At a Saturday brunch, a number of long-time donors to the program who attended the celebration heard expressions of appreciation from current CJP students from eight countries who have received financial assistance.

Summer Peacebuilding Institute student Sara Kauffman Brown, born and raised in South Africa and currently working in a mental health program with traumatized people in Sierra Leone, said the Summer Peacebuilding Program “brings people from around the world together in an intense experience in community. We look after each other and leave with a feeling of support for our work.”

“I’m committed to this program that helps persons from other countries receive training to return to their homelands or other places and work in peace initiatives,” said Dwight Hartman of Harrisonburg. “I feel it deserves to expand as much as possible to develop better attitudes between countries.”

CJP benefactors Herb and Sarah Bucher Myers of Mt. Joy, Pa., both EMU alumni, support the program because they believe it is “making a difference” in applying Anabaptist principles to build a better world. “As we hear how students in the program are connecting with hurting people, we feel it is privilege to support this effort,” Myers said. The couple’s daughter, Janelle Myers Benner, is a CJP administrative assistant.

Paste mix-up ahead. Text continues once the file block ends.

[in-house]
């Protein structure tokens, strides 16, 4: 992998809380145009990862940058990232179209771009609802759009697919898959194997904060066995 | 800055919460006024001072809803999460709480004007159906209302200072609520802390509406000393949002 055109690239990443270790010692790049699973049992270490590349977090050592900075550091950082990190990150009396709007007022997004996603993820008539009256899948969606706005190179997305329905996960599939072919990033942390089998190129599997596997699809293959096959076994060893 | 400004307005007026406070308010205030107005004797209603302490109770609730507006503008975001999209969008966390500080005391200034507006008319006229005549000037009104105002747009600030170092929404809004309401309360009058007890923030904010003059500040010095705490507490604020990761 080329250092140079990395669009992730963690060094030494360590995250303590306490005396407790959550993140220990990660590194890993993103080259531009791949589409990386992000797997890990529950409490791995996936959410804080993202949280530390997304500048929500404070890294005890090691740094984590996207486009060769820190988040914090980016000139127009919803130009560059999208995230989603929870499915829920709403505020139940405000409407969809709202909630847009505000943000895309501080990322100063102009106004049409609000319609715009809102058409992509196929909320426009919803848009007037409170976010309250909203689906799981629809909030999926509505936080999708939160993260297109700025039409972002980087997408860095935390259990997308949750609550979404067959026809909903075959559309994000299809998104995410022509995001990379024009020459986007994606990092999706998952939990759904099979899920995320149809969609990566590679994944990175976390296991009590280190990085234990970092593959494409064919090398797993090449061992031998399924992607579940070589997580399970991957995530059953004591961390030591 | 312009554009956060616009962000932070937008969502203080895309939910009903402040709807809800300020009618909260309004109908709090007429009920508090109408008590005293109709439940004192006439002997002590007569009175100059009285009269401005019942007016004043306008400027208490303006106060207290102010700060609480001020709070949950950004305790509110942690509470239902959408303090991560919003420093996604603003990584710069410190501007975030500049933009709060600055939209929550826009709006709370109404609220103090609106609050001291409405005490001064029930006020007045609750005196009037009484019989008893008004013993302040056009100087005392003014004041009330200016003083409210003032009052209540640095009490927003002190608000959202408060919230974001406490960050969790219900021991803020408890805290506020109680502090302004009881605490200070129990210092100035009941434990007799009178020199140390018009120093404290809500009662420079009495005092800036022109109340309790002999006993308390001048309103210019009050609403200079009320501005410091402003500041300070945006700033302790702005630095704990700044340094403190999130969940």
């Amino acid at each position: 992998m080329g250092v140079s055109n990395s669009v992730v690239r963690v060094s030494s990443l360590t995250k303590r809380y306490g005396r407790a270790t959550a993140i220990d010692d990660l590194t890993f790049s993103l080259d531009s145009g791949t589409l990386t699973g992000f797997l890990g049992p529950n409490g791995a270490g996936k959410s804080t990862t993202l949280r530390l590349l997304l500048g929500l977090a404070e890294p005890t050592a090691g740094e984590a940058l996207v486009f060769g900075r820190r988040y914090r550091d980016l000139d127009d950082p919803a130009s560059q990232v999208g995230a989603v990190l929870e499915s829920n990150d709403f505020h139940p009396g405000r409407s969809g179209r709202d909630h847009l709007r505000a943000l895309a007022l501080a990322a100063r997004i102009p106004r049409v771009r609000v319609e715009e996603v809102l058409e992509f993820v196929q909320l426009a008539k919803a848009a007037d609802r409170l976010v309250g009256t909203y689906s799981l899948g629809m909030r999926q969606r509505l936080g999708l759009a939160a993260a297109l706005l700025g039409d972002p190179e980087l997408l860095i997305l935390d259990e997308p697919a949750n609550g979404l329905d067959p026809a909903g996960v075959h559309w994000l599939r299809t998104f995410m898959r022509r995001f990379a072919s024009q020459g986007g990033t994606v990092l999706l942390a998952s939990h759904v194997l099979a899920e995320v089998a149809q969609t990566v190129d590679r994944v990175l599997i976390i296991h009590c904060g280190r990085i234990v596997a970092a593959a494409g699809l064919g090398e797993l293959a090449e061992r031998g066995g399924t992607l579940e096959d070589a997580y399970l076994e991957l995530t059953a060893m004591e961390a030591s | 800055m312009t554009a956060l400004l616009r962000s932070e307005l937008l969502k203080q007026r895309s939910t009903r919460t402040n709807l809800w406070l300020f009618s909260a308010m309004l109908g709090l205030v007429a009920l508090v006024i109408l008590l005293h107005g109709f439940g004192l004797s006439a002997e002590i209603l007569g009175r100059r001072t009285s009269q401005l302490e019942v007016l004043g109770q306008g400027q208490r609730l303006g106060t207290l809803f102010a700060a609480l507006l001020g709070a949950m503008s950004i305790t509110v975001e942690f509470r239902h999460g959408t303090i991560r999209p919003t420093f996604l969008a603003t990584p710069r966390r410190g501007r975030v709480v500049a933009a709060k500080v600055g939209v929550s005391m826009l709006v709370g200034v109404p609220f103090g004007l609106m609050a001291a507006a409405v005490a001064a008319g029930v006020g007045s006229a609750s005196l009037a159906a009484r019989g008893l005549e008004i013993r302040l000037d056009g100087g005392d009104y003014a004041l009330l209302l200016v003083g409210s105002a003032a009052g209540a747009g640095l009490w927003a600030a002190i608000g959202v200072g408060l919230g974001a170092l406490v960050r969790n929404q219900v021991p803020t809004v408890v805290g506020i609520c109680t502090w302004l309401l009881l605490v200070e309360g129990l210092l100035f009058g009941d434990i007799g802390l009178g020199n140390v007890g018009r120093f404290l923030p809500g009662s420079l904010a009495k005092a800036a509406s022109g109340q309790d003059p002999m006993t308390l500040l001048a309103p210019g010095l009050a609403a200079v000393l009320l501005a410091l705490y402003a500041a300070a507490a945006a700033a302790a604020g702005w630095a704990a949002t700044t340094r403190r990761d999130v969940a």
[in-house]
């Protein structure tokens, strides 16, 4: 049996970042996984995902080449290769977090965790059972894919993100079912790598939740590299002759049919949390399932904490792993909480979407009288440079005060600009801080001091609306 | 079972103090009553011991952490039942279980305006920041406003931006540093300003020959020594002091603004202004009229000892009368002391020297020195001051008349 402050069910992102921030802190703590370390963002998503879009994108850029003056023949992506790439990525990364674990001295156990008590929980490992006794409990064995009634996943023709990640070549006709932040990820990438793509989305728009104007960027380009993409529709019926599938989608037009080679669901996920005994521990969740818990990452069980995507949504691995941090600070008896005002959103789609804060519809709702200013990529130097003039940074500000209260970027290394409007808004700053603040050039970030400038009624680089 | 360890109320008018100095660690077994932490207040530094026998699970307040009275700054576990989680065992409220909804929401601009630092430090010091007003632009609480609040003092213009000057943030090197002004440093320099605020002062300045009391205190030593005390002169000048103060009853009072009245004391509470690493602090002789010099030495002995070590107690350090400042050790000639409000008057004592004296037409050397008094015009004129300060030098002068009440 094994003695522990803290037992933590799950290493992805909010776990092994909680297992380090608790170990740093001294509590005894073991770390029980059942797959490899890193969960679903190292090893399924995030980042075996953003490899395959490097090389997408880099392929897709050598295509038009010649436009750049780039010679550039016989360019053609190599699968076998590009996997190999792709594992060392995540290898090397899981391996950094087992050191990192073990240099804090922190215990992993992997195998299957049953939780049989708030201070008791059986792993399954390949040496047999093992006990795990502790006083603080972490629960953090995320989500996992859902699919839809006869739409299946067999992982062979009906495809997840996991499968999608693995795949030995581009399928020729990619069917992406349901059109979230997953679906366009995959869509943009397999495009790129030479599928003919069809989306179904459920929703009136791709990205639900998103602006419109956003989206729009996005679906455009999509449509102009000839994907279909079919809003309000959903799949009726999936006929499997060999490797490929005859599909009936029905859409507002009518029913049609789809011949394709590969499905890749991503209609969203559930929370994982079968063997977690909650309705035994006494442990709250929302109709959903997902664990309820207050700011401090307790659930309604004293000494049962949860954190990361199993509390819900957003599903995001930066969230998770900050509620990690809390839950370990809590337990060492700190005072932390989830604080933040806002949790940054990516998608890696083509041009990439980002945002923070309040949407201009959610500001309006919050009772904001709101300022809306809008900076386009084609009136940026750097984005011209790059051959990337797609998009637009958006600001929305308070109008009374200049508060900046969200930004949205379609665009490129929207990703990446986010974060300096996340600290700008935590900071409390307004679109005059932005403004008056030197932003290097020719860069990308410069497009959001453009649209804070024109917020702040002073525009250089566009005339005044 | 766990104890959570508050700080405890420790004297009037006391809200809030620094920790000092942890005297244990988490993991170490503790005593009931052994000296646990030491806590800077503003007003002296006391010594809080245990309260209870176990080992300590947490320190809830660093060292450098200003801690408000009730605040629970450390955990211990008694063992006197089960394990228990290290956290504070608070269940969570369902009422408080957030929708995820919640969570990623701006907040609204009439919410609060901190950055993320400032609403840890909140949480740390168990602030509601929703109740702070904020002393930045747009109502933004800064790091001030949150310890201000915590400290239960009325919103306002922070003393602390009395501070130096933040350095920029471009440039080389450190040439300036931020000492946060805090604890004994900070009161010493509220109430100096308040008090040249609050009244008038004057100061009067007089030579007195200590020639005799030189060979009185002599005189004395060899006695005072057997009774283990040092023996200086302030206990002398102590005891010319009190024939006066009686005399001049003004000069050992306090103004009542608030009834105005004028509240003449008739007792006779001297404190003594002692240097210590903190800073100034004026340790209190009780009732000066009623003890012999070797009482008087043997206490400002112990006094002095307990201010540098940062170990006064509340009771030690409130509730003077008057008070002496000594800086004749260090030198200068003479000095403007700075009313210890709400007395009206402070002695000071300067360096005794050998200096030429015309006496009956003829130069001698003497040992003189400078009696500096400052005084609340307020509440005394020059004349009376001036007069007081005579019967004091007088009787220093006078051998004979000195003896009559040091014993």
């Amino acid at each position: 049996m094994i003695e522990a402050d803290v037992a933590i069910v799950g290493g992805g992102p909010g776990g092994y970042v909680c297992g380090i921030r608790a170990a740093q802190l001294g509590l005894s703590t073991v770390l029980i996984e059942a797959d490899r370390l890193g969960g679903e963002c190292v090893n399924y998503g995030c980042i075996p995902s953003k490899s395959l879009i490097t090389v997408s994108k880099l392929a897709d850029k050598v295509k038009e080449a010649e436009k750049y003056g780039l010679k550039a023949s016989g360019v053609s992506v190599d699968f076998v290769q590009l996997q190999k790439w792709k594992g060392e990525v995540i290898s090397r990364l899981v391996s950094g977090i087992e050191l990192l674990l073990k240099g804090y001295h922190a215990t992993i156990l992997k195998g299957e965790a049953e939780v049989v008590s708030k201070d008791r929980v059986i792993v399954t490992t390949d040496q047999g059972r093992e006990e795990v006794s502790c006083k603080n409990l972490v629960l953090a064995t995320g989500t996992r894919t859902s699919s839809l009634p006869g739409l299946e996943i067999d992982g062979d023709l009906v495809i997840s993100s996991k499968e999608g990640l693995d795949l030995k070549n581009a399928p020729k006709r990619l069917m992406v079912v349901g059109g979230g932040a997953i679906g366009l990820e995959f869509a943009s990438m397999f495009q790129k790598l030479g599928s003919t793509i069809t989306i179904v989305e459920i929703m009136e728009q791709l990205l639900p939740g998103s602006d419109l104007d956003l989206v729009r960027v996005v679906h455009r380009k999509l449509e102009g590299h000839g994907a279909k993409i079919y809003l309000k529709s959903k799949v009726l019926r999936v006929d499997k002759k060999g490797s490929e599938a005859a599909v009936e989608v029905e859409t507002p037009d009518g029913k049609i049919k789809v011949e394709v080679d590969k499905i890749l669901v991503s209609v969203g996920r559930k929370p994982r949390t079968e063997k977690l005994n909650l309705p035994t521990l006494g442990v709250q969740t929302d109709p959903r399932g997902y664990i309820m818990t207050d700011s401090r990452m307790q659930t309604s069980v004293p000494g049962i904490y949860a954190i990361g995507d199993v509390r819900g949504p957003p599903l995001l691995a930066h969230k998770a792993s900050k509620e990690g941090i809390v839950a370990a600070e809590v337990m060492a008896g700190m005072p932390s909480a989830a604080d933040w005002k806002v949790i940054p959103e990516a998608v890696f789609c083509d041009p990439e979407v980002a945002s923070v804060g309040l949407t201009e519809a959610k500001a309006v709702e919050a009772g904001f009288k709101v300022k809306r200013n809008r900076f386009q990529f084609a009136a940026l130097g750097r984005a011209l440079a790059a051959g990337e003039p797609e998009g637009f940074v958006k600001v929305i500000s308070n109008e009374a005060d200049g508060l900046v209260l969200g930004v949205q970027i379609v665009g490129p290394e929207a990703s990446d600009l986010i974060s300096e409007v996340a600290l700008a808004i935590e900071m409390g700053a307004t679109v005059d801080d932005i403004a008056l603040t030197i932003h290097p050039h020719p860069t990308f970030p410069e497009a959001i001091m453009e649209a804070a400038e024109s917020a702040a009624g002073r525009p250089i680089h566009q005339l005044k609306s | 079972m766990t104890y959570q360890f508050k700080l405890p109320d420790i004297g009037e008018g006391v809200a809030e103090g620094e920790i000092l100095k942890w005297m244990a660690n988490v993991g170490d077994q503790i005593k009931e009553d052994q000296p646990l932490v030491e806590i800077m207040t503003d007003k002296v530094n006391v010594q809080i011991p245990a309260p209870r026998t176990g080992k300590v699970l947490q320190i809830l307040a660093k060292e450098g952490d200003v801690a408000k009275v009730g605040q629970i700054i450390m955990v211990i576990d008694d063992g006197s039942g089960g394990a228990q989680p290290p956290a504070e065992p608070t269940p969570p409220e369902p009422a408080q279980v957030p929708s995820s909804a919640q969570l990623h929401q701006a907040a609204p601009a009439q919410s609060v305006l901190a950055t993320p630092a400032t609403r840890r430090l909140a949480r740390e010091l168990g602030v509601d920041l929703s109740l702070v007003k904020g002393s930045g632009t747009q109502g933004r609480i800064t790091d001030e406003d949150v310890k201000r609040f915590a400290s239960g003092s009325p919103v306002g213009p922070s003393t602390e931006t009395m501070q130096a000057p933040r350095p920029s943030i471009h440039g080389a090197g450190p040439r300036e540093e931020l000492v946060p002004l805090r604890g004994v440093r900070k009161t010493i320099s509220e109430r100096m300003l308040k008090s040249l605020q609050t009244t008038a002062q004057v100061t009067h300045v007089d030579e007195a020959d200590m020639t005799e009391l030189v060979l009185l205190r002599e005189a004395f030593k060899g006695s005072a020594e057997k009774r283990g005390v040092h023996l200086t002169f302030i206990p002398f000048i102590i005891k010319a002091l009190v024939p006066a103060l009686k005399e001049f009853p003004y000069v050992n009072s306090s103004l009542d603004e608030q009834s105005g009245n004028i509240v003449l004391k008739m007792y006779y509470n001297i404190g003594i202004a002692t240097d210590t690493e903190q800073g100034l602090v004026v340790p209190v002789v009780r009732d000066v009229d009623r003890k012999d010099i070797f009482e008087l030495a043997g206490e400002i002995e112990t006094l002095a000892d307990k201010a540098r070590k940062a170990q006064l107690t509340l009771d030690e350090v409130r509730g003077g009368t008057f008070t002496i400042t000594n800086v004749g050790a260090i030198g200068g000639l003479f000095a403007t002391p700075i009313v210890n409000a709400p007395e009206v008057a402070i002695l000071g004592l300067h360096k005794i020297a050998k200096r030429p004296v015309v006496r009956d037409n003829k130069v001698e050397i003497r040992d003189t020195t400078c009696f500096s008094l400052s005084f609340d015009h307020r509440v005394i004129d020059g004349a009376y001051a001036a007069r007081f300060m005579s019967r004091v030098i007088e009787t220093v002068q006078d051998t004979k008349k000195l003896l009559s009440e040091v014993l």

EMU President Loren E. Swartzendruber reflected on the center’s mission in the closing session Sunday morning held at Park View Mennonite Church.

“The Apostle Paul in II Corinthians 5 calls us to become ambassadors for the cause of Christ,” Dr. Swartzendruber said. “We are given the ministry of reconciliation, to God and to each other through our common bonds as members of the human community.

“I am passionate about peacemaking because it is, for me, the logical extension of what I believe it means to be a follower of Jesus,” the president said. “I can’t picture the Jesus I follow as the pilot of an F-16 dropping bombs on his enemies. It’s a real stretch to imagine Jesus on the safe end of an assault rifle. I can’t read the Sermon on the Mount and believe that Jesus meant that for another time and place or only for those set apart as ‘religious.’

“It may seem crystal clear to us that to be in authentic relationship with Christ requires us to be reconcilers. But it is painfully clear that such a passion is a minority world view, not a perspective that is regularly celebrated in many of our communities.

“We can be passionate, but we change the world one conversation at a time,” Swartzendruber declared. “And, that requires us to be in authentic relationship with the other.

“This tenth anniversary celebration has been a wonderful event,” he said in closing. “God has done a marvelous thing among us and for that we are grateful. As we go from this place, filled with passion and enthusiasm, renewed for the task of peacebuilding, let us do so in joy and with hope.”

The service included the premiere of a song written and sung by three students in the M.A. in peacebuilding program.

Ferdinand Waweka Djayerombe from the Congo, Laura A. Schildt from the United States and Hind Ghorayeb from Lebanon gave an enthusiastic rendition of “Journey” in appreciation for their experiences at EMU and as a celebration gift.